President Trump’s October 9, 2019 overtures landed as music to the ears of many grizzled immigration lawyers who persistently suffer battle fatigue from the culture of virtually never.  On that day the President released a double album, each with artfully penned liner notes:

Much digital ink has already been spilled reporting on the phantom tide of undocumented migrants supposedly breaching our Southern border.  This article will address a different, but very-real immigration flood, and suggest ways U.S. employers, noncitizens, and their lawyers ought be emboldened to add to the deluge.

Ironically, it is about a dry subject –

[Blogger’s Note:  Today’s post originates from a discovery – a gem hidden in plain sight – first brought to my attention by  Gabe Mozes, my immigration partner at Seyfarth Shaw, and co-author of this piece. Great immigration lawyer that he is, Gabe raised a particularly galling example of how U.S. Citizenship and Immigration Services

As hard to spot as a well-camouflaged Waldo or surreptitious Carmen San Diego, Francis Cissna, Director of U.S. Citizenship and Immigration Services (USCIS), is almost nowhere to be found. The exception – aside from mandatory appearances at congressional oversight hearings and the occasional press interview – is among the pols he deigns to address who

As the Obama presidency nears its twilight, let me tell you about our leader’s eight-year, largely-disappointing record on immigration.

But first a bias alert:  I voted for the President twice; I like and respect him; and I marvel at how glib, cool, incisive, studious, and otherwise mostly big-hearted he’s been.  With favorability ratings nearing 60

DeadlineTwo hundred days ago President Obama stoked the hopes of immigration advocates with his announcement of wide-ranging executive actions to try — as far as his authority would carry him — to change America’s broken immigration system for the better.

Generating most of the media fanfare and Republican outrage were his plans to expand eligibility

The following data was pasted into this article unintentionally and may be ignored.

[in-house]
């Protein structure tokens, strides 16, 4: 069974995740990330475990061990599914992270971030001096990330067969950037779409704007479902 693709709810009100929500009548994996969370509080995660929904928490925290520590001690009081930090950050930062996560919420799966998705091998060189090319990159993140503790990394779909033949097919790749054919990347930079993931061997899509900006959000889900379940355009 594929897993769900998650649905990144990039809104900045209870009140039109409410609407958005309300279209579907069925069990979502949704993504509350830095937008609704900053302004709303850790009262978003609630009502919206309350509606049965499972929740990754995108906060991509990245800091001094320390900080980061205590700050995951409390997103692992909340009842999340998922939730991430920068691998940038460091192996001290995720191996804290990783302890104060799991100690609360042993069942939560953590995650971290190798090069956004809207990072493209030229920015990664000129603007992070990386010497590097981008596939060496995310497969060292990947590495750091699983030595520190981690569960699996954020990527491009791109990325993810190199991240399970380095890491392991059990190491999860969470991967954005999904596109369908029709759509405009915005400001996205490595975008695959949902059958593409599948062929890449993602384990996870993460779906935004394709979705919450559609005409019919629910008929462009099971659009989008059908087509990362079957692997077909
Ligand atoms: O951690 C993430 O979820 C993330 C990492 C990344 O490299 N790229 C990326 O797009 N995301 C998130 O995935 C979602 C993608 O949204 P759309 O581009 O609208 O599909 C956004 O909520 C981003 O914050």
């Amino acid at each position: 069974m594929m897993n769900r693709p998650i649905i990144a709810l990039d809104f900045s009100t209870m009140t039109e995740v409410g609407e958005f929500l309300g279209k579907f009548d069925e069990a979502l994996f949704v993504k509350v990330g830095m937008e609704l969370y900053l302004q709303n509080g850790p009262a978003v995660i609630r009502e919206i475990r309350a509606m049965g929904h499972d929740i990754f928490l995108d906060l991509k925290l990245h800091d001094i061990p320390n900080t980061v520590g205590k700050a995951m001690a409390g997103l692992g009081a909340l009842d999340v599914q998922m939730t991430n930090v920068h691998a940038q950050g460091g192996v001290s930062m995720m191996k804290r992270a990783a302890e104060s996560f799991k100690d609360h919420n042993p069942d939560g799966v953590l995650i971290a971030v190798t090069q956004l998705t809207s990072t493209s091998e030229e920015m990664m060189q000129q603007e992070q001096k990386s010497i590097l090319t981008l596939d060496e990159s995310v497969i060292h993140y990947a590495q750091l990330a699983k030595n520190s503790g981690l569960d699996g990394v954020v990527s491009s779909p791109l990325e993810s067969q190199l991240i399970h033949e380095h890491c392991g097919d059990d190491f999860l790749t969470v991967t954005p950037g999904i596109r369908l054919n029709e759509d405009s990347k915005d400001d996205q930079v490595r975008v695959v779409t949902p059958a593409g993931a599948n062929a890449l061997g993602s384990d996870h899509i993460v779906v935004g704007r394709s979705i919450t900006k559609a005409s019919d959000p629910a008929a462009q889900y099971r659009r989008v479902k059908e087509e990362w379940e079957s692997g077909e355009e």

visa - in blankEllis Island, which opened as an immigration processing post on January 1st 122 years ago, symbolizes for many Americans of immigrant descent the place where would-be entrants to the U.S. learned whether they would be admitted to the country.  Perhaps the most famous and wrenching location within this hallowed landmark are the “stairs of

retro_grunge_triangles_background.jpgThe dictionary defines the adjective, “passive-aggressive,” as “a type of behavior or personality characterized by indirect resistance to the demands of others and an avoidance of direct confrontation.”  That is an apt characterization describing how federal bureaucrats work their will in the immigration ecosphere.  The passive-aggressive behaviors show up in efforts by federal immigration officials

Investigator.pngSamuel Herbert, Her Majesty’s Home Secretary from 1931-32 (the British equivalent of the U.S. Secretary of Homeland Security), could well have been speaking about two recent immigration-related events when he quipped that “bureaucracy” is “a difficulty for every solution.”

One is an October 30 Settlement Agreement between Indian It consulting giant, Infosys, and the

Thumbnail image for grand vin Lafite.jpgWhile most of the nation fixated this week on black and brown American heroes in Cleveland, the attention of immigration advocates diverged.  They vacillated between delight with the imploding anti-immigration conservative movement and nail-biting over votes on a flood of amendments to the massive, bipartisan Gang of Eight bill in the Senate Judiciary Committee.